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A History of the Japanese People by F. Brinkley

Susanoo falls asleep during the process


the serpent arrives, drinks the wine, and laying down its heads to sleep, is cut to pieces by Susanoo with his ten-span sabre. In the body of the serpent the hero finds a sword, "great and sharp," which he sends to the Sun goddess, at whose shrine in Ise it is subsequently found and given to the famous warrior, Yamato-dake, when he is setting out on his expedition against the Kumaso of the north. The sword is known as the "Herb-queller." Susanoo then builds for himself and Lady Wonderful a palace at Suga in Izumo, and composes a celebrated verse of Japanese poetry.* Sixth in descent from the offspring of this union is the "Kami of the great land," called also the "Great-Name Possessor," or the "Kami of the reed plains," or the "Kami of the eight thousand spears," or the "Kami of the great land of the living," the last name being antithetical to Susanoo's title of "Ruler of Hades."

*"Many clouds arise, On all sides a manifold fence, To receive within it the spouse, They form a manifold fence Ah! that manifold fence."

Several legends are attached to the name of this multinominal being--legends in part romantic, in part supernatural, and in part fabulous. His eighty brethren compel him to act as their servant when they go to seek the hand of Princess Yakami of Inaba. But on the way he succours a hare which they have treated brutally and the little animal promises that he, not they, shall win the princess, though

he is only their baggage-bearer. Enraged at the favour she shows him, they seek in various ways to destroy him: first by rolling down on him from a mountain a heated rock; then by wedging him into the cleft of a tree, and finally by shooting him. But he is saved by his mother, and takes refuge in the province of Kii (the Land of Trees) at the palace of the "Kami of the great house."* Acting on the latter's advice, he visits his ancestor, Susanoo, who is now in hades, and seeks counsel as to some means of overcoming his eighty enemies. But instead of helping him, that unruly Kami endeavours to compass his death by thrusting him into a snake-house; by putting him into a nest of centipedes and wasps, and finally by shooting an arrow into a moor, sending him to seek it and then setting fire to the grass. He is saved from the first two perils through the agency of miraculous scarves given to him by Princess Forward, Susanoo's daughter, who has fallen in love with him; and from the last dilemma a mouse instructs him how to emerge.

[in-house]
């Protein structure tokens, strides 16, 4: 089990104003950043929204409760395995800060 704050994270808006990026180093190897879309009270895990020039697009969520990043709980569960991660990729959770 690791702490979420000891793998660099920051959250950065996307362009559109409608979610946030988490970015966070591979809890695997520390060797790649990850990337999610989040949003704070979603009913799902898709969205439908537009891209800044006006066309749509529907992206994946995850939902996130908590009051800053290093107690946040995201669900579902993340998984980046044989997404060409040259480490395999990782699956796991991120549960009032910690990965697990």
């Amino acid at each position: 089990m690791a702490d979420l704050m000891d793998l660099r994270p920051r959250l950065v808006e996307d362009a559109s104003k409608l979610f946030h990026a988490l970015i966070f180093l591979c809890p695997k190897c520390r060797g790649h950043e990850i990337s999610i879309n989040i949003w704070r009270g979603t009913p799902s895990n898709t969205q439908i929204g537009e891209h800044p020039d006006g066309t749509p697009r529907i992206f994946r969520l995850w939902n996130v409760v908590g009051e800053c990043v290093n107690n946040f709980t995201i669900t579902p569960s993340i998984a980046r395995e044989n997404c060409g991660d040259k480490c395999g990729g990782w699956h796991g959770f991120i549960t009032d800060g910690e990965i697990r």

*A son of Susanoo. Under the name of Iso-Takeru he is recorded to have brought with him a quantity of seeds of trees and shrubs, which he planted, not in Korea, but in Tsukushi (Kyushu) and the eight islands of Japan. These words "not in Korea" are worthy of note, as will presently be appreciated.

A curious episode concludes this recital: Susanoo requires that the parasites shall be removed from his head by his visitor. These parasites are centipedes, but the Great-Name Possessor, again acting under the instruction of Princess Forward, pretends to be removing the centipedes, whereas he is in reality spitting out a mixture of berries and red earth. Susanoo falls asleep during the process, and the Great-Name Possessor binds the sleeping Kami's hair to the rafters of the house, places a huge rock at the entrance, seizes Susanoo's life-preserving sword and life-preserving bow and arrows as also his sacred lute,* and taking Princess Forward on his back, flees. The lute brushes against a tree, and its sound rouses Susanoo. But before he can disentangle his hair from the rafters, the fugitives reach the confines of the underworld, and the enraged Kami, while execrating this visitor who has outwitted him, is constrained to direct him how to overcome his brethren and to establish his rule firmly. In all this he succeeds, and having married Princess Yakami, to whom he was previously engaged,** he resumes the work left unfinished by Izanagi and Izanami, the work of "making the land."

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